MORAL-ETHICAL EMPHASIS: Responsibility; Respect; Caring.

AT A GLANCE: Ages: 4 – 8; MPAA Rating: G; Animated; 2008; 86 minutes; Color; Available from Amazon.com.

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One day, while having fun in his jungle home, Horton the elephant finds a speck that just happens to contain the entire world of Whoville. Although he can’t see tiny Whoville, Horton can sometimes hear it. He decides that he must protect the tiny little Whos, because, as he often states, “A person’s a person, no matter how small.” Unfortunately, some of the other jungle animals don’t agree. They tire of Horton encouraging everyone to use their imagination and to believe in the speck. The jungle mob, led by angry mom Kangaroo, decides to destroy the speck, Whoville, and Horton’s imagination, once and for all.


The lesson of this tale, “A person’s a person, no matter how small” … or strange, or big, or sick, or fat or skinny, or who belongs to another ethnic group or who believes in another religion . . . is a lesson that people need to repeat to themselves throughout their lives. This is an entertaining and visually spectacular adaptation of the Dr. Seuss story. It is full of Dr. Seuss’ rich vocabulary. He is one of the few storytellers who doesn’t “dumb it down” for kids.


Vlad the vulture can be a bit scary at times, and the final scenes of Horton being chased and captured might be intense for very younger children.




What kinds of animals did we see in the movie? Which one did you like the best? Why did you like it the best?


If you were a Who, what would you have thought about the Mayor or about the invisible elephant in the sky?

→ Always encourage your child to form opinions and to share them.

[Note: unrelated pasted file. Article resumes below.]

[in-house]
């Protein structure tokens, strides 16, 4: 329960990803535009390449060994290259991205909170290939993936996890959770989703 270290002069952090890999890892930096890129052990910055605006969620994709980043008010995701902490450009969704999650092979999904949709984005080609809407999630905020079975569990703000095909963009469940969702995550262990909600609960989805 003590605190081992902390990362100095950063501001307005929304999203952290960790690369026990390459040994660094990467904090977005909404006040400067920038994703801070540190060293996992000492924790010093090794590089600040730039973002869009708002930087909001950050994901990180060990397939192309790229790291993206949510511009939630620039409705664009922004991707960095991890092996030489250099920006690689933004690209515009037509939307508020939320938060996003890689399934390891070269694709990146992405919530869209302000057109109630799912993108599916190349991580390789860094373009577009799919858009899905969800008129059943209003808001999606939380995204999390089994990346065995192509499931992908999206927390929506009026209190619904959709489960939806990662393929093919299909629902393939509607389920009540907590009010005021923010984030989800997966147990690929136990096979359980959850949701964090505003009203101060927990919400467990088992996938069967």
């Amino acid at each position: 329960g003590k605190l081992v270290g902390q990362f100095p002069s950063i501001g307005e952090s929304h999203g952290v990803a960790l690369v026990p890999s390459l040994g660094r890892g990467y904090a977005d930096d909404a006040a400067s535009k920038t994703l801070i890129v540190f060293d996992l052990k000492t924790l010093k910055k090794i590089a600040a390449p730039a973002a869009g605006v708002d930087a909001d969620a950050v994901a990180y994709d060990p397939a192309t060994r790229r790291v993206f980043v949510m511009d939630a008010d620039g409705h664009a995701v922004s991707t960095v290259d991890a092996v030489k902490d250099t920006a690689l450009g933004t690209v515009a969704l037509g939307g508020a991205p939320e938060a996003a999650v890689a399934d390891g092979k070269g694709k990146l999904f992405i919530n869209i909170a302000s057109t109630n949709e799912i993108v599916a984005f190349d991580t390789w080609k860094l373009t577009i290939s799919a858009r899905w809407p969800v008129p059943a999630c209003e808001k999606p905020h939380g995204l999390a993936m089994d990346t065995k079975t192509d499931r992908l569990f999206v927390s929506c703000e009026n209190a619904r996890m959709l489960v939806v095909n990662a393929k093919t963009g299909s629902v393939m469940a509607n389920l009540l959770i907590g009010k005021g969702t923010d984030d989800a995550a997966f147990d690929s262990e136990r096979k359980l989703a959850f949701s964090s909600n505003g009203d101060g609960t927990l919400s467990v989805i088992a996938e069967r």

→ Open-ended questions will help get a discussion going.


What was Horton doing when he first saw the speck of dust?


What finally convinced that animals in the jungle to believe Horton?

→ Just talking with your child fosters verbal, social and emotional learning.

→ Exercise memory skills by asking about the story, the characters, and the plot. Keep it light and fun.


Why could Horton hear the Whos better than the other animals?

→ Young children love Story Time.



Select questions appropriate for your child.


1. Kangaroo says, “If you can’t see, hear, or feel something, it doesn’t exist.” What do you think about that? Talking About It — Kangaroo was wrong. There are many things that exist that we can’t see. Just take a magnifying glass or a microscope and look through it. There are bacteria, specks of dust, molecules atoms and many other things that exist but which are too small to see. Then there are things that are too far away to see.

→ When a parent takes a concept from the movie seriously, a child will start thinking about the lessons of the film. Often, it only takes one comment to start a child’s mind going.

→ You can talk about a movie at any time: right after it is over, in the car on the way to school, during quiet time, or before bed.


2. Would Horton agree if I said that, “a person is a person, no matter how big” or “a person is a person, no matter what he looks like”, or “a person is a person, even if they speak another language or come from a far off contry”? Talking About It — What Horton is really saying is that a person’s a person no matter what.

→ Don’t feel obligated to cover everything in this Guide. One or two questions are all that some children will tolerate. However, if your child watches the movie more than once, on each occasion start a new conversation or pick a new activity. This will enhance verbal development and increase the number of lessons your child takes from the film.


3. Did Horton have a responsibility to keep the Whos safe? What was his responsibility to the Whos? Talking About It — There was no law that said that Horton had to help the Whos. There was no rule that required him to help the Whos or else he would be punished. The only rule that applied and the only responsibility that Horton had was through the Golden Rule.

→ The Golden Rule is basic to morality and ethics. Here is a modern formulation of the Rule. Have your child memorize this or another version. Repeat it to your child often when a decision about how to act must be made: “In every situation, act toward others in the same way that you would want others to act toward you.” Show your child how to apply it in his or her own life. Let your child see you apply the Rule in decisions that you make.)